UV rays can do just as much harm on a snowy mountain slope as they can at the beach. While our skin is protected by layers and layers of snow gear, our eyes are still vulnerable if we aren’t being careful about eye protection.
In many places, winter tends to be a drier part of the year than the other seasons, and we tend to make this problem a little worse with the heaters in our cars and houses drying the air even more. If you are prone to dry eye, that gritty, uncomfortable situation is likely to be worse in the winter. You can protect your eyes from winter dry eye by using a humidifier at home and relying more on the seat warmer than the heater in the car.
Winter sunlight can damage our eyes in a few different ways. Without eye protection on a snowy day, it’s possible to develop a temporary condition called snow blindness, a form of photokeratitis. This can also happen to welders and indoor tanning enthusiasts when they neglect their eye protection. Skiers and snowboarders have to be particularly careful because snow can actually reflect sunlight and increase UV exposure to the eyes even more.
Symptoms of snow blindness include burning and pain in the eyes, a sensation like something is stuck in them, light sensitivity, swollen eyelids, blurred vision, watery eyes, headaches, and exaggerated glare around lights when indoors. The difficulty with snow blindness is that its effects aren’t always immediate. A skier or snowboarder could stay out on the mountainside for hours after they’ve gotten enough UV exposure to do damage, so the end result is even worse.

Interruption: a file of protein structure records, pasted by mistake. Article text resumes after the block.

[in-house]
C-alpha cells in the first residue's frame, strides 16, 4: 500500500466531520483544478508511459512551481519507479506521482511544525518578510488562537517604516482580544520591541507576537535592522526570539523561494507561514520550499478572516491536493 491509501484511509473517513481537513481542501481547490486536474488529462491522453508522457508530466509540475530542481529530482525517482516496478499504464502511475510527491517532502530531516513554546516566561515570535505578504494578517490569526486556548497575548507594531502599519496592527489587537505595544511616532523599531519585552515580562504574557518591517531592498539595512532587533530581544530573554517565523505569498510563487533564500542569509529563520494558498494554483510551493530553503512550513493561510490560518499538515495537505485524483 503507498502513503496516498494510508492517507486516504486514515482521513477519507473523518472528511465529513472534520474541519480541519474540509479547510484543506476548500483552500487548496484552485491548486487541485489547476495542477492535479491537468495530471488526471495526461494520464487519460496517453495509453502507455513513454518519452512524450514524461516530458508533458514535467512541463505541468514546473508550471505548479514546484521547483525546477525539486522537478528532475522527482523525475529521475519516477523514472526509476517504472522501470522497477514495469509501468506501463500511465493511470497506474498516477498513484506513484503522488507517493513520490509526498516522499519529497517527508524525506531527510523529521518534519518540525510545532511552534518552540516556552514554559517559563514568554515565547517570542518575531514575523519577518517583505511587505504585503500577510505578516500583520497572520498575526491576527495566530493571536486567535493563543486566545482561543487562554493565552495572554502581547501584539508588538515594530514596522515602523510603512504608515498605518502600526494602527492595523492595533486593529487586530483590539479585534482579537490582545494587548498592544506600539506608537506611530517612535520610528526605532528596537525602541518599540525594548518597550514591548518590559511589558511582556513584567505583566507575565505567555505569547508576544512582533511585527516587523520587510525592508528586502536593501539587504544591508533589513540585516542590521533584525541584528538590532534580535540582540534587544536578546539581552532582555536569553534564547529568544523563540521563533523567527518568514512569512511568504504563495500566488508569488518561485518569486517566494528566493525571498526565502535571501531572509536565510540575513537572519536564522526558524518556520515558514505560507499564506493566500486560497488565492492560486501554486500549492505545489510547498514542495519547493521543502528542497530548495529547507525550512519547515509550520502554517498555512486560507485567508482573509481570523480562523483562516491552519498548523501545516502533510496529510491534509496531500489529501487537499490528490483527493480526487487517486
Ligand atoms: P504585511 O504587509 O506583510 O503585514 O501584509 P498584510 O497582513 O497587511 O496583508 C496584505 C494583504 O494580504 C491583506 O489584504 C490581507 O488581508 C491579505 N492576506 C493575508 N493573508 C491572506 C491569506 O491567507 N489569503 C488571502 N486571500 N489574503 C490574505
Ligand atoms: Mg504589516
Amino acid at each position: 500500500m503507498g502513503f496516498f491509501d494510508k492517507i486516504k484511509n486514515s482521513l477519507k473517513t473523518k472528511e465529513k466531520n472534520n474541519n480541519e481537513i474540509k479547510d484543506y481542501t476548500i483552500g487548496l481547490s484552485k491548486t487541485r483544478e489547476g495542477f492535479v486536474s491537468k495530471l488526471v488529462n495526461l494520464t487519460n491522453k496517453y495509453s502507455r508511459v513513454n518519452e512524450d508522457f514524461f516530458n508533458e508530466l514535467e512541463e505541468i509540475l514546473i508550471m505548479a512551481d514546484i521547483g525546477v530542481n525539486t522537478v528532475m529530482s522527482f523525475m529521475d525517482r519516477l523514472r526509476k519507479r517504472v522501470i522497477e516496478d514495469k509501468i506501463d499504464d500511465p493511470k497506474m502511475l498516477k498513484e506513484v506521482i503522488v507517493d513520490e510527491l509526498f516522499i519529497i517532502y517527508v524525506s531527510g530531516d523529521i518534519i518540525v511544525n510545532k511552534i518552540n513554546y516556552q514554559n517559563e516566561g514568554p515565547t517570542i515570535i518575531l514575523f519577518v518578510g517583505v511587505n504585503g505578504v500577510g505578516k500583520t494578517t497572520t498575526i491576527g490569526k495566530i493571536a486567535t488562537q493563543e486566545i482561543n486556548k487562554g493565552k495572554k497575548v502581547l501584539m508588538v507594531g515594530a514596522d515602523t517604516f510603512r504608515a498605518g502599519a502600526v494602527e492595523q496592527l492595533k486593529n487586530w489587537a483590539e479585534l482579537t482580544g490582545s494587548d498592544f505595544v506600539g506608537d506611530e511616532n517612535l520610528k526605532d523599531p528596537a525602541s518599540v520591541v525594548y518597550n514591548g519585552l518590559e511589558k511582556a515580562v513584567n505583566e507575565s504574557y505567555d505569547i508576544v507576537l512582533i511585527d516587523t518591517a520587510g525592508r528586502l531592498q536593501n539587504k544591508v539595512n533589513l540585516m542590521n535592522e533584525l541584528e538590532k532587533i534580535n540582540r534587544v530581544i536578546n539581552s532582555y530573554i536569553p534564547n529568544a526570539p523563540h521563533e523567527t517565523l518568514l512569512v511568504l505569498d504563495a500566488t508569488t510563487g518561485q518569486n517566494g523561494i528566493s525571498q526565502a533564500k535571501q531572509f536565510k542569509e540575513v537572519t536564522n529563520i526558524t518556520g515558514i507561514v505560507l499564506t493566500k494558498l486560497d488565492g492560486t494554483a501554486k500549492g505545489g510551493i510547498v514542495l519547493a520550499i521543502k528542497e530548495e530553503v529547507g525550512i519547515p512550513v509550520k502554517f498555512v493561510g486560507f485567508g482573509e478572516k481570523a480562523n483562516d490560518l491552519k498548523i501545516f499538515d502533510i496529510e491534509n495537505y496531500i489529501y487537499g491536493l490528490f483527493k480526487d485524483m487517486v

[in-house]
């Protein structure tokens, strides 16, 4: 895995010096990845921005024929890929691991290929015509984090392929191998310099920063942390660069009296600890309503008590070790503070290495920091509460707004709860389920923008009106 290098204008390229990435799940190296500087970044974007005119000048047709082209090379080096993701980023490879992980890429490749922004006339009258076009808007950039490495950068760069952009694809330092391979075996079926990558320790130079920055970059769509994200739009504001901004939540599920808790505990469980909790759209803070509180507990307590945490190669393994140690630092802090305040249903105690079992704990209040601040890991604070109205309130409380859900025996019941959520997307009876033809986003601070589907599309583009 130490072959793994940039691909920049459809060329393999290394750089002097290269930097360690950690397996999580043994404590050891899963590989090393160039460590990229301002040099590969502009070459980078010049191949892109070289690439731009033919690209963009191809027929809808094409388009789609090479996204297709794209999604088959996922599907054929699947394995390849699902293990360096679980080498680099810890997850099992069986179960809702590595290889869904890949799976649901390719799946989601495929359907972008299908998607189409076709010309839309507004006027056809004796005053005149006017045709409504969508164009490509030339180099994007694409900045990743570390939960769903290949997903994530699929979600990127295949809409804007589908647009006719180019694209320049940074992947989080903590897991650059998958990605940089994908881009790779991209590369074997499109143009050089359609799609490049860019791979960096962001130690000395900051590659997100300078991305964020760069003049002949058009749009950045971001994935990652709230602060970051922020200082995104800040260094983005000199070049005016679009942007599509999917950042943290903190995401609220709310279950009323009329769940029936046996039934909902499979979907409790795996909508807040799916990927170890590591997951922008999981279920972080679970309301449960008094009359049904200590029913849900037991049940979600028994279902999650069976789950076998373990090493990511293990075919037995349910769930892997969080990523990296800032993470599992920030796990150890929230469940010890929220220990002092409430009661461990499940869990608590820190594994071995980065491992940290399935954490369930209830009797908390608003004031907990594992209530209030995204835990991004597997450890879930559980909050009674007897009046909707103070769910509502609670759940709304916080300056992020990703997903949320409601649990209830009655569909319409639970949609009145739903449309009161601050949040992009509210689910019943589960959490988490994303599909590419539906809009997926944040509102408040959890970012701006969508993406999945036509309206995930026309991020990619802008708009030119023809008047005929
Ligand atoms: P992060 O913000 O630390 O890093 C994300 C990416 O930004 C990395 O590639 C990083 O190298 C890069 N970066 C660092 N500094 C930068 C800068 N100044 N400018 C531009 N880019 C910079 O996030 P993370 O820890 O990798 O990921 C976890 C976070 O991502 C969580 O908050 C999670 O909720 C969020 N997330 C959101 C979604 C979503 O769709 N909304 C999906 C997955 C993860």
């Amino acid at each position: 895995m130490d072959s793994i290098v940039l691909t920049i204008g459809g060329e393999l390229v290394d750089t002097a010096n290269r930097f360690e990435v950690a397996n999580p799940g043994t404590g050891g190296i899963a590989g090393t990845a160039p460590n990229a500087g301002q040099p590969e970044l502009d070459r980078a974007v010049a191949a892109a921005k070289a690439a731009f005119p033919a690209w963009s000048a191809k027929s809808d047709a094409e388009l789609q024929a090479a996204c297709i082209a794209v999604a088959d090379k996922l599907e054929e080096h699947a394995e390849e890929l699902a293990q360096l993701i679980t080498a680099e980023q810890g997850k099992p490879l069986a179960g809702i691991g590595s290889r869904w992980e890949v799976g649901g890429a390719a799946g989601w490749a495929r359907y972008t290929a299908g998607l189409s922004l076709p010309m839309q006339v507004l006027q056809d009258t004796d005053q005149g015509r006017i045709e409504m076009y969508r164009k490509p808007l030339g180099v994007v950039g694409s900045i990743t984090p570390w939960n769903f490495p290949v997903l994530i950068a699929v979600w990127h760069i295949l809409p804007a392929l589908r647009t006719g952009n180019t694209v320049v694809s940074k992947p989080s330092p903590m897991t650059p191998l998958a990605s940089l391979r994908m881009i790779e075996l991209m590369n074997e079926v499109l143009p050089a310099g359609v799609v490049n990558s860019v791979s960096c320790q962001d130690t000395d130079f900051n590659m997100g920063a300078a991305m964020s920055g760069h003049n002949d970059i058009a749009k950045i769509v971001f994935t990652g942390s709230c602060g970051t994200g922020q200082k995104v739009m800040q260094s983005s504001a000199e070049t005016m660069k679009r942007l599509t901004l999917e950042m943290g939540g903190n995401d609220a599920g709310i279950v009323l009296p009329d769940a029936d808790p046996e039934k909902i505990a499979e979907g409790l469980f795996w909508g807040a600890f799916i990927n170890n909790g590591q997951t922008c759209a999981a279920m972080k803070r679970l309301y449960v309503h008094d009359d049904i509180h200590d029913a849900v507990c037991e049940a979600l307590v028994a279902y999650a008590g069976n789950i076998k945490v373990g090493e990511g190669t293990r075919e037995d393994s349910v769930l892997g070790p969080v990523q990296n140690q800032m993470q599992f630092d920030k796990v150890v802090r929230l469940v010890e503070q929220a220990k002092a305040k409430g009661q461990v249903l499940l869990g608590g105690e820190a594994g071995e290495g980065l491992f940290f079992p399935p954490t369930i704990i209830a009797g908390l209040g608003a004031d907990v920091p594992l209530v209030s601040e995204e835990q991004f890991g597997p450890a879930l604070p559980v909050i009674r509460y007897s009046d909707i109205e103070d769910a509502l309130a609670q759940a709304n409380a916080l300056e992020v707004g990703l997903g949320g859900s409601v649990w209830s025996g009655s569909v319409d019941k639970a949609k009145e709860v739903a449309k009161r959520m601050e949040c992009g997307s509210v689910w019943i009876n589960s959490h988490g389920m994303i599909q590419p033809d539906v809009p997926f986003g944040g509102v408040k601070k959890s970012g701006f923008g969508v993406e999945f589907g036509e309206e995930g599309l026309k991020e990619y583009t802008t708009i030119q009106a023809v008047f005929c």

If you’re interested in daytime skiing during the winter, we strongly encourage you to invest in a good pair of snow goggles. They offer better coverage than sunglasses, they stay in place better, and they can fit over the top of regular glasses. They can even be made with anti-fog coatings so they won’t steam up and obscure your view.
Learn about the different options for colored lenses. It’s not just about aesthetics; the different colors actually offer different benefits for different conditions. You could also get universal lenses that work well in every condition.
Except on the ski slopes where goggles are the better choice, UV-blocking sunglasses are important winter eye protection. Polarized lenses aren’t the best for skiing and snowboarding because they obscure the contours of the snow, but they’re fantastic pretty much everywhere else. They block the light coming in at certain angles, eliminating snow glare. Find a pair of polarized, UV-blocking sunglasses. We’re happy to point you in the right direction!
We want our patients to have a great winter full of their favorite outdoor winter activities. Don’t hesitate to come to us with any questions you have about winter eye safety before you head out to enjoy the snow. We can help determine the best features for your goggles or sunglasses based on what you’ll be doing, and, of course, we can always update a glasses prescription when needed.